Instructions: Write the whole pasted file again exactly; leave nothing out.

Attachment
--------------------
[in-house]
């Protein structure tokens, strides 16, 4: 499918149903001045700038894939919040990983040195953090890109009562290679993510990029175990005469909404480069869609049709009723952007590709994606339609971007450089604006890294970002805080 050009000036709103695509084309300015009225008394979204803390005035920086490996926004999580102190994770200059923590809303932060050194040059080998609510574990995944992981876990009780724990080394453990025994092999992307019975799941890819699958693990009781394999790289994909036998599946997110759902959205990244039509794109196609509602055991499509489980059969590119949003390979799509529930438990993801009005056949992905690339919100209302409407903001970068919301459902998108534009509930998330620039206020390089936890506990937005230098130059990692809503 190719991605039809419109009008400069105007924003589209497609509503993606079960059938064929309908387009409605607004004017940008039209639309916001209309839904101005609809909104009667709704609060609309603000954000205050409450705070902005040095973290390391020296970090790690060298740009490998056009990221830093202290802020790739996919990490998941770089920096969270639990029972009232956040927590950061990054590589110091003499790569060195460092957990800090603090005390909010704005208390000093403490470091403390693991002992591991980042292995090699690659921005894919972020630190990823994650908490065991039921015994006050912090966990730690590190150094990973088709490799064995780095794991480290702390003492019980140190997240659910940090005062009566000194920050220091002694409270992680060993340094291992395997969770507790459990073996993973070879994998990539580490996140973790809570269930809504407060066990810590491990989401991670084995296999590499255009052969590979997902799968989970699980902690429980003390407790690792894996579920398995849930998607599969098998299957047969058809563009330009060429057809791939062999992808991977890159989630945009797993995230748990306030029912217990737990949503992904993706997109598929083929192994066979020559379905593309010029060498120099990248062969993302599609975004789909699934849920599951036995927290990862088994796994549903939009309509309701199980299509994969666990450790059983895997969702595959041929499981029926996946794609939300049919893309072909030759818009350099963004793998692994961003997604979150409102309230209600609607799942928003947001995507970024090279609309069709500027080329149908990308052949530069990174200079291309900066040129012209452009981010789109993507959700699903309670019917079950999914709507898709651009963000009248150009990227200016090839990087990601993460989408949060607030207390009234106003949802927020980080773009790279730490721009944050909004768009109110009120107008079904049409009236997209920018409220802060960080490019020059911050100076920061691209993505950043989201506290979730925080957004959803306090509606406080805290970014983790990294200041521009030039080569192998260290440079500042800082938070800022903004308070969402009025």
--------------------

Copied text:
[in-house]
């Protein structure tokens, strides 16, 4: 499918149903001045700038894939919040990983040195953090890109009562290679993510990029175990005469909404480069869609049709009723952007590709994606339609971007450089604006890294970002805080 050009000036709103695509084309300015009225008394979204803390005035920086490996926004999580102190994770200059923590809303932060050194040059080998609510574990995944992981876990009780724990080394453990025994092999992307019975799941890819699958693990009781394999790289994909036998599946997110759902959205990244039509794109196609509602055991499509489980059969590119949003390979799509529930438990993801009005056949992905690339919100209302409407903001970068919301459902998108534009509930998330620039206020390089936890506990937005230098130059990692809503 190719991605039809419109009008400069105007924003589209497609509503993606079960059938064929309908387009409605607004004017940008039209639309916001209309839904101005609809909104009667709704609060609309603000954000205050409450705070902005040095973290390391020296970090790690060298740009490998056009990221830093202290802020790739996919990490998941770089920096969270639990029972009232956040927590950061990054590589110091003499790569060195460092957990800090603090005390909010704005208390000093403490470091403390693991002992591991980042292995090699690659921005894919972020630190990823994650908490065991039921015994006050912090966990730690590190150094990973088709490799064995780095794991480290702390003492019980140190997240659910940090005062009566000194920050220091002694409270992680060993340094291992395997969770507790459990073996993973070879994998990539580490996140973790809570269930809504407060066990810590491990989401991670084995296999590499255009052969590979997902799968989970699980902690429980003390407790690792894996579920398995849930998607599969098998299957047969058809563009330009060429057809791939062999992808991977890159989630945009797993995230748990306030029912217990737990949503992904993706997109598929083929192994066979020559379905593309010029060498120099990248062969993302599609975004789909699934849920599951036995927290990862088994796994549903939009309509309701199980299509994969666990450790059983895997969702595959041929499981029926996946794609939300049919893309072909030759818009350099963004793998692994961003997604979150409102309230209600609607799942928003947001995507970024090279609309069709500027080329149908990308052949530069990174200079291309900066040129012209452009981010789109993507959700699903309670019917079950999914709507898709651009963000009248150009990227200016090839990087990601993460989408949060607030207390009234106003949802927020980080773009790279730490721009944050909004768009109110009120107008079904049409009236997209920018409220802060960080490019020059911050100076920061691209993505950043989201506290979730925080957004959803306090509606406080805290970014983790990294200041521009030039080569192998260290440079500042800082938070800022903004308070969402009025």